New from the @EmoryCSHH News Team: The FDA has recently approved a new treatment for patients suffering from severe frostbite, and in an intriguing development on the global health policy front, one country has taken a bold step by considering severe menopause symptoms as a qualifying condition for disability benefits. Meanwhile, a major embryo shipping company has decided to halt its operations in Alabama due to regulatory concerns.
Commentator John Oliver Publicizes Farmworkers’ Deaths and Illnesses on Last Week Tonight
by Gabrielle Stearns
Agriculture has always been tied to human health. Farmed plants and livestock are our main source of food and medicine. The products of agriculture keep us healthy. But the labor required to get the food to our grocery stores is harming the health of workers.
Recently, John Oliver’s main story on his comedy news show, Last Week Tonight, was about farmworkers, the conditions they work in, and how their health is sacrificed in order to put food on our tables.
The United States has a long history of excluding agriculture workers from labor laws and protections. For example, children are legally allowed to begin working in agriculture at 12 years old, or even younger in some cases with a parent’s permission. By contrast, most jobs require workers to be at least 14 years old. Many adults who work in agriculture are undocumented immigrants, meaning employers are not bound to follow labor laws in place to protect farmworkers. The result of these gaps in protections are catastrophic to the health of workers.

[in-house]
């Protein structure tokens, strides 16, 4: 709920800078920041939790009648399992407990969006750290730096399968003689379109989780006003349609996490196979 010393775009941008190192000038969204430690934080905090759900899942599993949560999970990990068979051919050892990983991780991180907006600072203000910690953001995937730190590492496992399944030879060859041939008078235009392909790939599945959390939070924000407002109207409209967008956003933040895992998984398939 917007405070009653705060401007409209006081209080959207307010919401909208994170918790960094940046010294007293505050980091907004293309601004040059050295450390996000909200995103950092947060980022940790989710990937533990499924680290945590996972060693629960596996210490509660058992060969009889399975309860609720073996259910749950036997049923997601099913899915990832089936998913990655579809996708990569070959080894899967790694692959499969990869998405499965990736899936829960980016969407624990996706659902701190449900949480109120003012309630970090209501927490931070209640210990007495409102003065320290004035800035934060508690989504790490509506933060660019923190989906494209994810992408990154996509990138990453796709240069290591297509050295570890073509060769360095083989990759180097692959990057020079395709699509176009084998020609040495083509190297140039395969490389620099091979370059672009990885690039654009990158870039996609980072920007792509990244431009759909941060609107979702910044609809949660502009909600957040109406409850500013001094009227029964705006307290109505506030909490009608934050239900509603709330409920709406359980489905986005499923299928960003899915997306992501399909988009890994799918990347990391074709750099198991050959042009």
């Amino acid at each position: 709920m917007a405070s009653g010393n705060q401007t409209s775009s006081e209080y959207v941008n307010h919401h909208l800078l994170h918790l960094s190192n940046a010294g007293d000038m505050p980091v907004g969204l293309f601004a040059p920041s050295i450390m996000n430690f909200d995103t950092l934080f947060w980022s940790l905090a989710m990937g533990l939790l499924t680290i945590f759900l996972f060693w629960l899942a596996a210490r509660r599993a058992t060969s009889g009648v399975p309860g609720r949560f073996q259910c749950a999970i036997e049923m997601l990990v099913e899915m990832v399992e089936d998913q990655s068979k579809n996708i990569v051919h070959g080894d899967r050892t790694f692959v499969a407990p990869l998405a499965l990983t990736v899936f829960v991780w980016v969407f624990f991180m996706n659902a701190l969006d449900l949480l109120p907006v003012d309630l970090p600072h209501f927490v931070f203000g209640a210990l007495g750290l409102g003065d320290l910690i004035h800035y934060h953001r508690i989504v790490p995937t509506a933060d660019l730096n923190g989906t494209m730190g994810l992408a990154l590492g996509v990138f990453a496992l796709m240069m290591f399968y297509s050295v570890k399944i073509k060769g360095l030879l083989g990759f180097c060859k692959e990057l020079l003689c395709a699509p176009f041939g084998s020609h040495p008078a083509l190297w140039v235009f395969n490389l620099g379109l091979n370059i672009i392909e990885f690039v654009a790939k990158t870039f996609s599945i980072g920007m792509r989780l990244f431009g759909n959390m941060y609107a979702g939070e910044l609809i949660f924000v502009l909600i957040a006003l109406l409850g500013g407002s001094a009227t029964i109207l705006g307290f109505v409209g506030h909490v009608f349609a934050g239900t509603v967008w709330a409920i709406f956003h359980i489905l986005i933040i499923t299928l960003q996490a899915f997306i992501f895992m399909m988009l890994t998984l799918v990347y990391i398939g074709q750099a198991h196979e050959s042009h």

Oliver discussed several specific cases of death and illness directly resulting from farmwork, including a 12 year old suffering from heat stroke, workers regularly exposed to pesticides, and two men who drowned in manure on a dairy farm. These horrifying stories were often accompanied by interviews provided by news organizations, allowing some of the victims to share their own stories.
Oliver has a crass sense of humor coupled with deep empathy. The employers and policy makers responsible for the harm to farmworkers are the butt of his jokes while he uplifts the stories of victims. The comedy makes his reporting incredibly accessible and enjoyable, educating audiences who may not have been previously exposed to this issue.